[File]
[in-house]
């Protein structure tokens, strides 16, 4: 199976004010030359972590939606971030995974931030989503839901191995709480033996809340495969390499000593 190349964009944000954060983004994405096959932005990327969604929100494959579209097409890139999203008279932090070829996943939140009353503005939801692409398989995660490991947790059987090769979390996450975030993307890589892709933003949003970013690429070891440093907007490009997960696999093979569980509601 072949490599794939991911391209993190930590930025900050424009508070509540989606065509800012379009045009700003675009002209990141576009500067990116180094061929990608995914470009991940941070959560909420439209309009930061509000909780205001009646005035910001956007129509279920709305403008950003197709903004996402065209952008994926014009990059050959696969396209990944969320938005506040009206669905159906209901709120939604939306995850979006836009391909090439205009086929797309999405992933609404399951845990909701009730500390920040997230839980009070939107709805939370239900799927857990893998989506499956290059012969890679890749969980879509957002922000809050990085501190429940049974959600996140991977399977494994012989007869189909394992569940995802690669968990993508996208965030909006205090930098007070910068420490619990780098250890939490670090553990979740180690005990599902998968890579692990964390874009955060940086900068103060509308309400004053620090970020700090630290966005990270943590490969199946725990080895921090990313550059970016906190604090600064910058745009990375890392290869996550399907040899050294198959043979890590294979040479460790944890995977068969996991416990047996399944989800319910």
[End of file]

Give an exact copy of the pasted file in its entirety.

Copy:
[in-house]
């Protein structure tokens, strides 16, 4: 199976004010030359972590939606971030995974931030989503839901191995709480033996809340495969390499000593 190349964009944000954060983004994405096959932005990327969604929100494959579209097409890139999203008279932090070829996943939140009353503005939801692409398989995660490991947790059987090769979390996450975030993307890589892709933003949003970013690429070891440093907007490009997960696999093979569980509601 072949490599794939991911391209993190930590930025900050424009508070509540989606065509800012379009045009700003675009002209990141576009500067990116180094061929990608995914470009991940941070959560909420439209309009930061509000909780205001009646005035910001956007129509279920709305403008950003197709903004996402065209952008994926014009990059050959696969396209990944969320938005506040009206669905159906209901709120939604939306995850979006836009391909090439205009086929797309999405992933609404399951845990909701009730500390920040997230839980009070939107709805939370239900799927857990893998989506499956290059012969890679890749969980879509957002922000809050990085501190429940049974959600996140991977399977494994012989007869189909394992569940995802690669968990993508996208965030909006205090930098007070910068420490619990780098250890939490670090553990979740180690005990599902998968890579692990964390874009955060940086900068103060509308309400004053620090970020700090630290966005990270943590490969199946725990080895921090990313550059970016906190604090600064910058745009990375890392290869996550399907040899050294198959043979890590294979040479460790944890995977068969996991416990047996399944989800319910």